Project Title

A Novel Compound to Combat Invasive Staphylococcal Species in Human and Animal Medicine

Authors' Affiliations

Leah McHale, Department of Biological Sciences, College of Arts and Sciences, East Tennessee State University, Johnson City, TN. Tasha K. Nelson, Department of Biological Sciences, College of Arts and Sciences, East Tennessee State University, Johnson City, TN. Dr. Sean Fox, Department of Health Sciences, College of Public Health, East Tennessee State University, Johnson City, TN. Dr. William Clark, Department of Allied Health Sciences, College of Clinical and Rehabilitative Health Sciences, East Tennessee State University, Johnson City, TN.

Location

Ballroom

Start Date

4-12-2019 9:00 AM

End Date

4-12-2019 2:30 PM

Poster Number

21

Faculty Sponsor’s Department

Health Sciences

Name of Project's Faculty Sponsor

Dr. Sean Fox

Type

Poster: Competitive

Classification of First Author

Undergraduate Student

Project's Category

Biofilms, Microbiology, Molecular Biology

Abstract Text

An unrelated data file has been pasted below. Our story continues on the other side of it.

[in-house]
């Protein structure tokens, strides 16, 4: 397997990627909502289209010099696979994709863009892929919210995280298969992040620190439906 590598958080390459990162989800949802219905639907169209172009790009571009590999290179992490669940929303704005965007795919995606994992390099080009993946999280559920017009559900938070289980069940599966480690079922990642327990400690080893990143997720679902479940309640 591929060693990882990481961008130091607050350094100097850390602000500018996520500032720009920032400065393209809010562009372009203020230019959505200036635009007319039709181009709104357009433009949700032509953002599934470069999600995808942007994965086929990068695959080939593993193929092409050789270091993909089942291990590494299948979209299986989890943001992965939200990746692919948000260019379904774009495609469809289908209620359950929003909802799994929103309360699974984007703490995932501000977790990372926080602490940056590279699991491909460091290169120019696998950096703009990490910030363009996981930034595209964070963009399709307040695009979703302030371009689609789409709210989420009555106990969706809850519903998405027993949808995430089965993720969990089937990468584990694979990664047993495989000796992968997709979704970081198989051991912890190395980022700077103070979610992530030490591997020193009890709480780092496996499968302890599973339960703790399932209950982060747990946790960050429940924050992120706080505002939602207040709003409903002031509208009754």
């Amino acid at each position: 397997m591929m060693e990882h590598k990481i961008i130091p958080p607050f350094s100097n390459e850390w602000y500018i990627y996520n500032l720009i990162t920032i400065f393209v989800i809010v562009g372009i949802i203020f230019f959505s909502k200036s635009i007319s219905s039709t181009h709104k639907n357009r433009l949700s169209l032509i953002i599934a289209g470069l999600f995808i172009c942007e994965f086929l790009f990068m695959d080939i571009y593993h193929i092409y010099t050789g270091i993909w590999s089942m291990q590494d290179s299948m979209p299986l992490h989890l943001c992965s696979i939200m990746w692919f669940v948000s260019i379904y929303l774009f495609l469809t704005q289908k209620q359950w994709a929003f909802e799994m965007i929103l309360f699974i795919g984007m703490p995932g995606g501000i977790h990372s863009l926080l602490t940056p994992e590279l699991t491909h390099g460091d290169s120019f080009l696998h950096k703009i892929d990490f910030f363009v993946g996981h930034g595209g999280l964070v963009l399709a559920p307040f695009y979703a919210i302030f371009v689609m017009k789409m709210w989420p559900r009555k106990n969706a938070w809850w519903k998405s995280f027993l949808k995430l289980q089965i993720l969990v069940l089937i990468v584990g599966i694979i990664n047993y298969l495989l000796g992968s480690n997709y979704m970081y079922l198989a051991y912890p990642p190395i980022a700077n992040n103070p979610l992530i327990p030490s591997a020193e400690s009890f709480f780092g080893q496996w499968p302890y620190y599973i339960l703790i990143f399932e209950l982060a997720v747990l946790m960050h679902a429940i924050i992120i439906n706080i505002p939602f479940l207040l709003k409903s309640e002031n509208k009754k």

An alarming problem has plagued both human and veterinary healthcare for decades: the ever-increasing presence of antibiotic resistant bacteria. Specifically, Methicillin-resistant Staphylococcus aureus (MRSA) and Methicillin-resistant Staphylococcus pseudintermedius (MRSP) are of great concern. A new compound, aptly named, LavenGel has recently been developed and demonstrates treatment potential to effectively inhibit the growth of at least two Staphylococcus species: S. aureus and S. pseudintermedius. LavenGel has been previously shown in our lab to inhibit a variety of microbes, particularly S. aureus. However, the molecular pathway that LavenGel utilizes to inhibit S. aureus and whether this inhibition could be translated to other Staphylococcus species, particularly in animals, has yet to be investigated. The major aims of this study are to demonstrate and quantify the efficacy of LavenGel in preventing S. aureus and S. pseudintermedius growth and to understand the specific S. aureus cellular mechanisms that LavenGel impacts. In order to quantitatively represent the effectiveness of LavenGel for veterinary purposes, biofilms of S. pseudintermedius were treated at different phases of development. LavenGel inhibited both the attachment of cells to form biofilms, as well as the eradication of pre-existing biofilms. Minimum inhibitory concentrations and minimum bacterial concentrations were determind for S. pseudintermedius. To better understand the impact that LavenGel may have in human healthcare, a panel of genes expressed under LavenGel treatment were examined. LavenGel does not induce the typical SOS response in S. aureus that is seen when using other leading bactericidal treatments for Staphylococcus infections which have also been shown to induce resistance. LavenGel could potentially help solve the bacterial resistance issue by working against the bacterial cell membrane instead of inducing the typical SOS response. The threat of antibiotic resistant bacteria is a constant concern in the scientific and healthcare community. The implications of this study dictate LavenGel is a highly effective, all-natural, unique option for treating common Staphylococcus infections in both veterinary and human healthcare and shows promise as a treatment that, as of yet, does not induce bacterial resistance. LavenGel could prove to be a powerful tool in the future of medical management of bacterial infections.